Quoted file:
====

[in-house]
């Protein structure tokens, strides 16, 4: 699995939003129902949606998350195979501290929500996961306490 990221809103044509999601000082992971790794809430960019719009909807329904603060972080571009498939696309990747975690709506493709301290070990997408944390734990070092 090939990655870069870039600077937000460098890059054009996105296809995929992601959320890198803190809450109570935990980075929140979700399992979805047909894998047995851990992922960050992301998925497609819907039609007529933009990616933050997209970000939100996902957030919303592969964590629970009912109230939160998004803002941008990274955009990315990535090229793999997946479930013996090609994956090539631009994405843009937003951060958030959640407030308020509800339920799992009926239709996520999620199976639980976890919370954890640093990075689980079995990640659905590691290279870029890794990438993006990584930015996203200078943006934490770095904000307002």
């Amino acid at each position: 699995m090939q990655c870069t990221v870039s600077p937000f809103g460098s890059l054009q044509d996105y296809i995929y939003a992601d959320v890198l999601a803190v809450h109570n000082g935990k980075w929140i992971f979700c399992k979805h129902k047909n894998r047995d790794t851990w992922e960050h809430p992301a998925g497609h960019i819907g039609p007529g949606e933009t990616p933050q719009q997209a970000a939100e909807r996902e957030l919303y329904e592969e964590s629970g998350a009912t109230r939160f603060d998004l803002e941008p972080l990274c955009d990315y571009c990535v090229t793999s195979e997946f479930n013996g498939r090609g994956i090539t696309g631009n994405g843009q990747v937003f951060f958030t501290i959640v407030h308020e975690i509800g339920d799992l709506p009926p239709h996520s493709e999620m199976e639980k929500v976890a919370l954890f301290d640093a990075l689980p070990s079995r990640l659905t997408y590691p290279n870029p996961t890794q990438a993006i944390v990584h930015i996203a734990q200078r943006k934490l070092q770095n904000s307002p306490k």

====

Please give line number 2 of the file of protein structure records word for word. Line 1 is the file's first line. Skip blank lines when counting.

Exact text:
């Protein structure tokens, strides 16, 4: 699995939003129902949606998350195979501290929500996961306490 990221809103044509999601000082992971790794809430960019719009909807329904603060972080571009498939696309990747975690709506493709301290070990997408944390734990070092 090939990655870069870039600077937000460098890059054009996105296809995929992601959320890198803190809450109570935990980075929140979700399992979805047909894998047995851990992922960050992301998925497609819907039609007529933009990616933050997209970000939100996902957030919303592969964590629970009912109230939160998004803002941008990274955009990315990535090229793999997946479930013996090609994956090539631009994405843009937003951060958030959640407030308020509800339920799992009926239709996520999620199976639980976890919370954890640093990075689980079995990640659905590691290279870029890794990438993006990584930015996203200078943006934490770095904000307002």